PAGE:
September 20th, 2014
This week I’ve been reading a lot and doing little work. That’s the way things ought to be. That’s surely the road to success.
Anne Frank, The Diary of a Young Girl (via larmoyante)
explore-blog:

The late and great Pete Seeger on creativity, originality, and why ideas come to us when we stop trying to force them, in a fantastic 1988 interview.

explore-blog:

The late and great Pete Seeger on creativity, originality, and why ideas come to us when we stop trying to force them, in a fantastic 1988 interview.

(Source: explore-blog)

September 19th, 2014
At the heart of all great art is an essential melancholy.
Federico García Lorca (via onlylogan)

(Source: wordsnquotes, via fuck-yeah-existentialism)

It takes a lot to start over again … But you owe it to yourself.

caravaggista:

Peter Paul Rubens, The Entombment (c. 1612), Getty

In The Entombment, Rubens captured the essence of despair felt by Christ’s family and friends as they held Christ’s lifeless body. Mary, Jesus’ mother, looks up to the heavens, her lips blue, her eyes tear-filled. Her intense sense of loss leaps out of the canvas itself and hangs in the air, as if the viewer can feel their own heart ache… Her open mouth suggests the breathlessness of grief. To her right, Mary, the mother of James, cradles Christ’s wounded hand. Her eyes seem to be questioning what she sees and physically feels touching Jesus’ body. Is this happening? Did this happen? Blood from Christ’s wounded side runs down his torso and pools dramatically on his garment. His face… that haunting, wounded, unrecognizable face. The horrific treatment of Christ’s body is encapsulated in his face. His eyes rolled back, mouth bloody and agape, dried blood sticks to his forehead where the crown of thorns rests. His skin is pale, blueish, … cold. Jesus’ mother cradles her son’s head, while Mary Magdalene and John look down to the face of their friend… and their savior. Rubens’ heart-wrenching painting reminds the viewer that the price of salvation is nothing less than the ultimate sacrifice of Christ’s death on the cross, and the ultimate expression of love is this: “Greater love hath no man than this, that a man lay down his life for his friends.”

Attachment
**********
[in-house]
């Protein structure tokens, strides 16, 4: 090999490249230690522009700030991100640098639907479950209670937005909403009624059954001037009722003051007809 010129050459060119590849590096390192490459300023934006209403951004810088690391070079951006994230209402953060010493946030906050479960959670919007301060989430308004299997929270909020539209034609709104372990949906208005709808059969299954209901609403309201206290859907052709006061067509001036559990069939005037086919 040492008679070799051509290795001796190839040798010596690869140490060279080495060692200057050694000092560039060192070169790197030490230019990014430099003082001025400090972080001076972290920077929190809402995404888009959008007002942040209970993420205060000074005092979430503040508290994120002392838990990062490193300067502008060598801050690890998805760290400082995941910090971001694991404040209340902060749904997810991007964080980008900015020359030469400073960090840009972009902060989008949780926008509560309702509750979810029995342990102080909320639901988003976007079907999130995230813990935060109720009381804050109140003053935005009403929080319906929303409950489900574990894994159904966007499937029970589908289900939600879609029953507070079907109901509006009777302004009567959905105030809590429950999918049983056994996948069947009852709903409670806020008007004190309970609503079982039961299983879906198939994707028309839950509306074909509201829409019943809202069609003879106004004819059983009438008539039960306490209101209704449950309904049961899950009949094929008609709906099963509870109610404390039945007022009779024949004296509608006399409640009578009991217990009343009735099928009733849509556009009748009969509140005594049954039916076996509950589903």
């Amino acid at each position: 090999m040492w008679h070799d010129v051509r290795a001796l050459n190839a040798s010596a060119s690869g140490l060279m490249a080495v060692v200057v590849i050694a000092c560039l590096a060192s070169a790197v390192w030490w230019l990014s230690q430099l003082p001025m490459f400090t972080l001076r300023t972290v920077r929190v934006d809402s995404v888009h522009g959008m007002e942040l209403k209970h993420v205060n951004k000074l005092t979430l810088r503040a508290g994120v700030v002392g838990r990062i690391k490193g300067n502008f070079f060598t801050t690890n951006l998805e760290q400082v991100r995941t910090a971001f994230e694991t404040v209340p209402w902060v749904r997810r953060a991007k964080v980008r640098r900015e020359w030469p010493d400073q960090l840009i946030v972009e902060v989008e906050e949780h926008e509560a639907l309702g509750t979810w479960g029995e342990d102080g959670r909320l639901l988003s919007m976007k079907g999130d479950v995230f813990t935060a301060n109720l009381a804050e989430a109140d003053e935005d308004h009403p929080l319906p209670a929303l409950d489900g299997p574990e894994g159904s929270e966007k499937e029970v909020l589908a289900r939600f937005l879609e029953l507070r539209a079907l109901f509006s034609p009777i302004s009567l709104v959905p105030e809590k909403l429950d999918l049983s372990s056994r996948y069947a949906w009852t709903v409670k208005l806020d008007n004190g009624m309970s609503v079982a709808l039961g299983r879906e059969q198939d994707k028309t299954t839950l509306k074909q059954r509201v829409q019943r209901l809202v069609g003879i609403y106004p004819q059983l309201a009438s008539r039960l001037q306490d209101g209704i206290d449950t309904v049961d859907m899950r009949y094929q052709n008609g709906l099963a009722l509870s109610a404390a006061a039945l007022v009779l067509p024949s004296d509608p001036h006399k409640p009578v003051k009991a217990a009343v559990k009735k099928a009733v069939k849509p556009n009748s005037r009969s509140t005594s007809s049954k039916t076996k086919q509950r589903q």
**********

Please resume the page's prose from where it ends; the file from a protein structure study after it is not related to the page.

Truly, truly, I say to you, you will weep and lament, but the world will rejoice. You will be sorrowful, but your sorrow will turn into joy. 

dominusvenustas:

A painter should begin every canvas with a wash of black, because all things in nature are dark except where exposed by the light.
- Leonardo da Vinci
For light is powerful, it sustains us, it gives us life. 

dominusvenustas:

A painter should begin every canvas with a wash of black, because all things in nature are dark except where exposed by the light.

- Leonardo da Vinci

For light is powerful, it sustains us, it gives us life. 

(via caravaggista)

Art has something to do with an arrest of attention in the midst of distraction.
That’s the whole trouble. You can’t ever find a place that’s nice and peaceful, because there isn’t any. You may think there is, but once you get there, when you’re not looking, somebody’ll sneak up and write Fuck you right under your nose.
You thought you had it figured out, and maybe you did, maybe you were happy and feeling alive. Now it’s all gone, and you are left wondering “Why did I go through that?” and it begins to hurt, like a weight on your chest. Just know, that’s how life is sometimes; you have sweet and wonderful moments, moments full of endless possibilities and joy. But then you have moments that are deeply wounding, and you have to teach yourself to keep going. That sometimes you fall, but you will always have the choice to get back up, and love what you have; even if it’s only a heartbeat.